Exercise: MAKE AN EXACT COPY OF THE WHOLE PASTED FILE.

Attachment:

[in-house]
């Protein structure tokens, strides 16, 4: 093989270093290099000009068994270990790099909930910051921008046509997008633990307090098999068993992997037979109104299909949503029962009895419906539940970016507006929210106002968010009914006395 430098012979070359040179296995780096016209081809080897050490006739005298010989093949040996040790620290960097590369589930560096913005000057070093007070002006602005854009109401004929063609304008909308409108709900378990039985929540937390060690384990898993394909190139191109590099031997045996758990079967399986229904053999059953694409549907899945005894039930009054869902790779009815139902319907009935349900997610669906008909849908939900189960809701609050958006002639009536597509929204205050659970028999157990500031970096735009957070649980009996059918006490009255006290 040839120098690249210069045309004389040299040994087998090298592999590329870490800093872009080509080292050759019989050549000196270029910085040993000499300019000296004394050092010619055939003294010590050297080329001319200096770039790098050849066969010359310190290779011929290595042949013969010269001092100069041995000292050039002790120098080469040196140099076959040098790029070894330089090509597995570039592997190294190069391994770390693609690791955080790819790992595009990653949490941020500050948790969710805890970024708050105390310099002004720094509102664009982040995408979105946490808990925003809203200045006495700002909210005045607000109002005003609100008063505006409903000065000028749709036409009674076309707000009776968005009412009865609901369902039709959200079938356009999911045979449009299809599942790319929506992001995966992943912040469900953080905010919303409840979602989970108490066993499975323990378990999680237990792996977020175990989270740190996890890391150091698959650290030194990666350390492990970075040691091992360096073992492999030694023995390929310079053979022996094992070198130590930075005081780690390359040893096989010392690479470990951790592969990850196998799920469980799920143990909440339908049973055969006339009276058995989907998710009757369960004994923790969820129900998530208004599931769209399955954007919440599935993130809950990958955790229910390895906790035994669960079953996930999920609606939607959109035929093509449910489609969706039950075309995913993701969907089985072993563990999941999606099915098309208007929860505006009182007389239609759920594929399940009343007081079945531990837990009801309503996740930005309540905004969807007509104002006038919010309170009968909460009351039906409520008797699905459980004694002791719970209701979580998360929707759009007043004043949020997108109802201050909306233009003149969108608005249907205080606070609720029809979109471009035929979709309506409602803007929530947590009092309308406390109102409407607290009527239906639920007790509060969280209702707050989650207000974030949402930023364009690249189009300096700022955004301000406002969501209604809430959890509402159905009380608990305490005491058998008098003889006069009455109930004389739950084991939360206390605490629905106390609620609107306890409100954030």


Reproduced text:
[in-house]
């Protein structure tokens, strides 16, 4: 093989270093290099000009068994270990790099909930910051921008046509997008633990307090098999068993992997037979109104299909949503029962009895419906539940970016507006929210106002968010009914006395 430098012979070359040179296995780096016209081809080897050490006739005298010989093949040996040790620290960097590369589930560096913005000057070093007070002006602005854009109401004929063609304008909308409108709900378990039985929540937390060690384990898993394909190139191109590099031997045996758990079967399986229904053999059953694409549907899945005894039930009054869902790779009815139902319907009935349900997610669906008909849908939900189960809701609050958006002639009536597509929204205050659970028999157990500031970096735009957070649980009996059918006490009255006290 040839120098690249210069045309004389040299040994087998090298592999590329870490800093872009080509080292050759019989050549000196270029910085040993000499300019000296004394050092010619055939003294010590050297080329001319200096770039790098050849066969010359310190290779011929290595042949013969010269001092100069041995000292050039002790120098080469040196140099076959040098790029070894330089090509597995570039592997190294190069391994770390693609690791955080790819790992595009990653949490941020500050948790969710805890970024708050105390310099002004720094509102664009982040995408979105946490808990925003809203200045006495700002909210005045607000109002005003609100008063505006409903000065000028749709036409009674076309707000009776968005009412009865609901369902039709959200079938356009999911045979449009299809599942790319929506992001995966992943912040469900953080905010919303409840979602989970108490066993499975323990378990999680237990792996977020175990989270740190996890890391150091698959650290030194990666350390492990970075040691091992360096073992492999030694023995390929310079053979022996094992070198130590930075005081780690390359040893096989010392690479470990951790592969990850196998799920469980799920143990909440339908049973055969006339009276058995989907998710009757369960004994923790969820129900998530208004599931769209399955954007919440599935993130809950990958955790229910390895906790035994669960079953996930999920609606939607959109035929093509449910489609969706039950075309995913993701969907089985072993563990999941999606099915098309208007929860505006009182007389239609759920594929399940009343007081079945531990837990009801309503996740930005309540905004969807007509104002006038919010309170009968909460009351039906409520008797699905459980004694002791719970209701979580998360929707759009007043004043949020997108109802201050909306233009003149969108608005249907205080606070609720029809979109471009035929979709309506409602803007929530947590009092309308406390109102409407607290009527239906639920007790509060969280209702707050989650207000974030949402930023364009690249189009300096700022955004301000406002969501209604809430959890509402159905009380608990305490005491058998008098003889006069009455109930004389739950084991939360206390605490629905106390609620609107306890409100954030």